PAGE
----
Our parents are not perfect people who have loved us perfectly throughout our lives. What we receive from our parents is usually a combination of love for their children and an expression of their faults as well—that defines a good parent. Not so great parents may abuse or mistreat their children, they may be alcoholics or addicts and unable to love at all. Bad parents may be causing traumatic injury to their kids through unrelenting abuse or violence.
Whatever our parents were like and whatever they visited on us while we were being raised by them, we almost always have things to forgive them for and to heal within ourselves. I know this from my own life. My parents were good people, attended church every Sunday of their lives, but they left me not really feeling their love. It was more obvious to me with my mother. I never thought that she got who I was growing up or as an adult. I was raised in a hell-fire-and-damnation church in Louisville KY. In my forties I was explaining to Mom how badly that church had hurt me, how God became a raven sitting on my shoulder ready to zap me for anything I did wrong. Her reaction: “I can’t believe that you took it that way!”
Fortunately, the Lord saw the need for intervention here. A few years later I heard Him say clearly in my mind: “How can I say I love God, if I can’t love my mother?” Oh, I tried for two years to change my attitude towards her, but I’m afraid I was still the rebellious teenager with her. After my husband and I spent a weekend with her the three of us were standing on the railroad platform in Wilmington DE waiting for our train to take us north, when we were surrounded by a cloud of love. That was my experience of it. All along that train ride, all I could think was that God took my rebellion and made it into love!!! And everything changed from then on. I was able to love my mother as she was. And she was grateful for every single thing that I did for her.
As for my Dad, it took many more years before I began to see him clearly in light of that early church. My Dad was a tease and I learned to check out his eyes when he was telling me something to see if there was a twinkle in them that said that what he was saying wasn’t true, but just a joke. But it took me until just this year to see the connection between that first church and the type of punishment I got if I did anything wrong. If I did something wrong, I would have to wait until he came home from work to get a paddling from his wooden fraternity paddle. And that confirmed what a man who had worked with him for years told me about the employees under him expecting tough response for anything they did wrong.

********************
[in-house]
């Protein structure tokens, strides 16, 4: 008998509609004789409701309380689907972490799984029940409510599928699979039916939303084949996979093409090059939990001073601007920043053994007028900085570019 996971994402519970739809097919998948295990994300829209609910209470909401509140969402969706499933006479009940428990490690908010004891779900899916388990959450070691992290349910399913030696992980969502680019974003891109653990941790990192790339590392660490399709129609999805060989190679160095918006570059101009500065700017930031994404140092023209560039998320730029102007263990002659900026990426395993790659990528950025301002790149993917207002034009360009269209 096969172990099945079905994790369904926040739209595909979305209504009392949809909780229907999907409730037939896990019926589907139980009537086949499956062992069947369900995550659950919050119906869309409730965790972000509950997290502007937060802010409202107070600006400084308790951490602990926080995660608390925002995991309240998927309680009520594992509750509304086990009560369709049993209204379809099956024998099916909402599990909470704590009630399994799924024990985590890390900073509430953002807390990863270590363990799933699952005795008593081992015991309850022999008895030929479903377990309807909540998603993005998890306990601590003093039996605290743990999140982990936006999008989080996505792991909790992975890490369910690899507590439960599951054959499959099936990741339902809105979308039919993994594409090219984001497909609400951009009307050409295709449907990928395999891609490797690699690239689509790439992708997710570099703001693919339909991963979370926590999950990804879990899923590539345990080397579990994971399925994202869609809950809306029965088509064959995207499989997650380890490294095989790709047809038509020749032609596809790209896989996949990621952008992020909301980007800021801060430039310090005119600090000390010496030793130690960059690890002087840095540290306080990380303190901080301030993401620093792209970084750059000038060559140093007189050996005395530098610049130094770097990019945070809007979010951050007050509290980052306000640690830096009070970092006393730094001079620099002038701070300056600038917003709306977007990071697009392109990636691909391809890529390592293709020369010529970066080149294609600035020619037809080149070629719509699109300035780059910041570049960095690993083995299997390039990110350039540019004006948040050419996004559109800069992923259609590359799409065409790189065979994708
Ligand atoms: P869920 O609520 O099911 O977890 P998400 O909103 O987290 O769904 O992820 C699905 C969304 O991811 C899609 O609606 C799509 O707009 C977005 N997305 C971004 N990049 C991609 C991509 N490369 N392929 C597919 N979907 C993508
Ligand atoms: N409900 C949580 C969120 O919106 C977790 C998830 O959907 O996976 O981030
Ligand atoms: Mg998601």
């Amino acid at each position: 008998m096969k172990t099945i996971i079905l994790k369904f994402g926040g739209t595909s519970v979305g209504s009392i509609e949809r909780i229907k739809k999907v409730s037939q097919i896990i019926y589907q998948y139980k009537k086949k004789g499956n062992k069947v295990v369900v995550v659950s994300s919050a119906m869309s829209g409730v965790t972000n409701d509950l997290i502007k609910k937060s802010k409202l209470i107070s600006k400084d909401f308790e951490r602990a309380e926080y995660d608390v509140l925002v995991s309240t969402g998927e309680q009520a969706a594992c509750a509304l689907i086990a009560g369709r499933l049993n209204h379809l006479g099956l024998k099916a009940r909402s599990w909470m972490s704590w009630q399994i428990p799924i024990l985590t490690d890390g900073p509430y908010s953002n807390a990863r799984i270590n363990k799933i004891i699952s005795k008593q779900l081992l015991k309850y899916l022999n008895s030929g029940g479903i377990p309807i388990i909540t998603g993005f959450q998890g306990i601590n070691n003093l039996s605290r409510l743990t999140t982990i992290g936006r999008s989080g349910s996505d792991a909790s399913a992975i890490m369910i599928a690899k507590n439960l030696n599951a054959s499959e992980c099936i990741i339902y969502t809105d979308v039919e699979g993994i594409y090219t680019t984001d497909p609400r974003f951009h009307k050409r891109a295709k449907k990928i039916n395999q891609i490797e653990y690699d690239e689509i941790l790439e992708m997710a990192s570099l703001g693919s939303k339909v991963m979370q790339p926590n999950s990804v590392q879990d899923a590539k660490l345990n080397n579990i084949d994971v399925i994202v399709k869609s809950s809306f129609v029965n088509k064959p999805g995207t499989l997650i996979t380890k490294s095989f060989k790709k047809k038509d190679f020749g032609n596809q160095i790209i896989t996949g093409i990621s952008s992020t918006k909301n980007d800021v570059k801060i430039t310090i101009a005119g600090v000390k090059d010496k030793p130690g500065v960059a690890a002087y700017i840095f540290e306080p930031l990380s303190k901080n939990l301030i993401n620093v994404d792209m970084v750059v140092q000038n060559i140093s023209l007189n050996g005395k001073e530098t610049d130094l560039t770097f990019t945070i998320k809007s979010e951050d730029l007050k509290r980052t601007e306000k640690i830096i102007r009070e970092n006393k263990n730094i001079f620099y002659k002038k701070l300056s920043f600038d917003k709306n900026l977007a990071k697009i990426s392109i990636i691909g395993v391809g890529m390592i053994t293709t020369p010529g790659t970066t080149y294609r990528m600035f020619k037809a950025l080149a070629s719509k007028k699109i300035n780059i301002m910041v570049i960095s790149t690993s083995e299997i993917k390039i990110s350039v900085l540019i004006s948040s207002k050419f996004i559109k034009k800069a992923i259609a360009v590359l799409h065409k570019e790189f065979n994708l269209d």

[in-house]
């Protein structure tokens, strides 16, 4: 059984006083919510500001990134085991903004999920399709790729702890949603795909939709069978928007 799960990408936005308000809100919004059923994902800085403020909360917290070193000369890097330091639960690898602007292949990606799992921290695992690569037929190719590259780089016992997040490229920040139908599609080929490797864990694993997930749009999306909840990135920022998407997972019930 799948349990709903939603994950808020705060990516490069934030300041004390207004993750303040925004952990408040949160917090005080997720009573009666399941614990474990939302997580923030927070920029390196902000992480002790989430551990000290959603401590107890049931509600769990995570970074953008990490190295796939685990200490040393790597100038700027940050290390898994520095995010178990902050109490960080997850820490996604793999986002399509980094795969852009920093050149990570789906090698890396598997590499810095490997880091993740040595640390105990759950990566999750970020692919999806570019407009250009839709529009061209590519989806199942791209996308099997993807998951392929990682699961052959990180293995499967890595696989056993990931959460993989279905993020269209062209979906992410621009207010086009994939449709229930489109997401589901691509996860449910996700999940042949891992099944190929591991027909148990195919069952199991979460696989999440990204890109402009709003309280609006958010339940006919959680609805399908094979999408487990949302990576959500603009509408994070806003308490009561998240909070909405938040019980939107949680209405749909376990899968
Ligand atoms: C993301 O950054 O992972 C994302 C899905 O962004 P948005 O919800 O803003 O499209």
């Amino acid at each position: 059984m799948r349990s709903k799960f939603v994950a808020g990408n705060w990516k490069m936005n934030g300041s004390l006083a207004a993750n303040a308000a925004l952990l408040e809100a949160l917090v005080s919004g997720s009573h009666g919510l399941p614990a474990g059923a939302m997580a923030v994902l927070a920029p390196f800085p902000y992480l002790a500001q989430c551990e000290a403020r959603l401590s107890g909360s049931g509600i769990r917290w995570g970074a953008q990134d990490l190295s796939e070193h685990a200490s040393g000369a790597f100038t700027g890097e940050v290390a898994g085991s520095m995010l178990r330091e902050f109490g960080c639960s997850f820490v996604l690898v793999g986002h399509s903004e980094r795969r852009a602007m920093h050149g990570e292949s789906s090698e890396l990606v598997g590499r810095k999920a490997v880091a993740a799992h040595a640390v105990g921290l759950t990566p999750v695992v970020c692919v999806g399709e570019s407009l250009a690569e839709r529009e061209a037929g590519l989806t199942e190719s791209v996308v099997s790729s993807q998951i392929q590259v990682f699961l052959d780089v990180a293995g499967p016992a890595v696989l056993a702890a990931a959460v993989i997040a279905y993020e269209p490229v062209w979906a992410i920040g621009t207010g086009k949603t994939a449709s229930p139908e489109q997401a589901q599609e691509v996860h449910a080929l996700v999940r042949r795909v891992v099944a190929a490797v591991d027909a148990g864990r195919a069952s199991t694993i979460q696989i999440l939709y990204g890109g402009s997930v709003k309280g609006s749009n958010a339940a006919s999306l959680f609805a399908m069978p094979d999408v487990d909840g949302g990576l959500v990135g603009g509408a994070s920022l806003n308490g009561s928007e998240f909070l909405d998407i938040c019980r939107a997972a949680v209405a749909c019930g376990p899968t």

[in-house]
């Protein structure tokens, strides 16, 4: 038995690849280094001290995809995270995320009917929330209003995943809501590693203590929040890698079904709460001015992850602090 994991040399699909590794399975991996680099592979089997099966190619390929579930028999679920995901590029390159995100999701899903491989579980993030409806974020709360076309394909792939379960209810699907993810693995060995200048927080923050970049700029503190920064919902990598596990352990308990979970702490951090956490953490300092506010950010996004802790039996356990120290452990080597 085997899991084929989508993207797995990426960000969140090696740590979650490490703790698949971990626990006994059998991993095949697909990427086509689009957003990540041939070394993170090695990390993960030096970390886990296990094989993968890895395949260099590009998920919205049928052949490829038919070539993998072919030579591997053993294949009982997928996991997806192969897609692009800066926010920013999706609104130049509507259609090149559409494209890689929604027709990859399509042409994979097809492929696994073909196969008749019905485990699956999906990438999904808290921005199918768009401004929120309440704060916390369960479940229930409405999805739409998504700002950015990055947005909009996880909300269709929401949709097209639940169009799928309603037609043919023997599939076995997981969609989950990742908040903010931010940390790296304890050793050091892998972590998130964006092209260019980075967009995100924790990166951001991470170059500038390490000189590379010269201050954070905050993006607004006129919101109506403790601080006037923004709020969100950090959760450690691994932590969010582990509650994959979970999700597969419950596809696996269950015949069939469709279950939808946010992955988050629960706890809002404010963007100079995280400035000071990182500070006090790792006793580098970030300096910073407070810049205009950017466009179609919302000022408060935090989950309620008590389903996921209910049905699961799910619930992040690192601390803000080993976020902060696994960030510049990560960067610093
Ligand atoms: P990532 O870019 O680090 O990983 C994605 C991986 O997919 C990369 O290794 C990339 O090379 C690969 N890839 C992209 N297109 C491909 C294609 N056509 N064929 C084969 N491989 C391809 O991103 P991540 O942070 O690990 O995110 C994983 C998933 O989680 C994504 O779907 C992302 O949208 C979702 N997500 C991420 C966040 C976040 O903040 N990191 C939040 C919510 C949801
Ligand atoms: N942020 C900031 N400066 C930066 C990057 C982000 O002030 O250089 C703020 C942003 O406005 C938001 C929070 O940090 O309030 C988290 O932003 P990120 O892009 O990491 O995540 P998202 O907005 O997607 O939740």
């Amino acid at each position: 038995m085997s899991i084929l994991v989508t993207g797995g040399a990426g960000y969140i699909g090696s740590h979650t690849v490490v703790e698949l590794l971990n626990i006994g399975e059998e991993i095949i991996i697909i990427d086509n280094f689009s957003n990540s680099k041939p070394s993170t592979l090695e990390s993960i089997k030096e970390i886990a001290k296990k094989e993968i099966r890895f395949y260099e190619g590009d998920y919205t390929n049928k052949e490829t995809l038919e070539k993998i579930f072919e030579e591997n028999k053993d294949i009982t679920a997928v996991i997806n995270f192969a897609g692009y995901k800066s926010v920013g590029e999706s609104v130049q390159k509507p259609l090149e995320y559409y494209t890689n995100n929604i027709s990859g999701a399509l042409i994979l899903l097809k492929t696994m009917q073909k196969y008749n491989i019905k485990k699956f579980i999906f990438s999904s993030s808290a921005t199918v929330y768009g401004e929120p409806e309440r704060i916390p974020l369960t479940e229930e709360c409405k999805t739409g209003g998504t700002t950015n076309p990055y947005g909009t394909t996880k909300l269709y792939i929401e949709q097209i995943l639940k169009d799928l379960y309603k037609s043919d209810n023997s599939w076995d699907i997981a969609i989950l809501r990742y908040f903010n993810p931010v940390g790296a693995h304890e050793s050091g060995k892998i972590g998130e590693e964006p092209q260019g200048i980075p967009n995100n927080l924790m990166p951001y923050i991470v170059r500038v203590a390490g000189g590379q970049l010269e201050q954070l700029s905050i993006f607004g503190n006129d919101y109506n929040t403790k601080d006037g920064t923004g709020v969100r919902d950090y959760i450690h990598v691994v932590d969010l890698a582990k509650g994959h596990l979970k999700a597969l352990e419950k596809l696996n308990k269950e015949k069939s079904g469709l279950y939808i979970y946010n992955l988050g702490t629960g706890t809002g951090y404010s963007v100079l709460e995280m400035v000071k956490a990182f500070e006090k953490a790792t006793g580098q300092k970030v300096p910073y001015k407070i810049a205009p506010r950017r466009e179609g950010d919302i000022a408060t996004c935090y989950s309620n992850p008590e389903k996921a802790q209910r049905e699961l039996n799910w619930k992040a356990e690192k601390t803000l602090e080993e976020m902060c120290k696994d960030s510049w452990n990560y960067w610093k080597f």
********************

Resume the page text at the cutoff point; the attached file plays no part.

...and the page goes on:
Our parents, imperfect people that they were, still deserve our forgiveness and love, our compassion and mercy. For they are the parents that God assigned to us, who would, however well or poorly, raise us, and launch us into our adult lives. And they would also be one of the big issues in our adult lives to raise up to our God for healing and for forgiveness.
We must always remember that the fifth commandment calls us to love our parents as part of our loving God. We must forgive them, allow them to be the imperfect people that they were, just like we are imperfect. It’s also part and parcel of loving others as we love ourselves as Jesus defined loving God (Matthew 22:39).
Questions to ponder over the week: What were your parents like when they were raising you? What difficult or traumatic memories do you have of them? Have you forgiven them for what they did or failed to do to you? Have you asked the Lord’s help in forgiving them and in healing you of all harm?
Blessing for the week: May we be the people of God who forgive our parents any wrong they may have done to us. May we love and forgive them, as we are healed of any difficulty.
Check out my two websites: patsaidadams.com and deepeningyourfaith.com.
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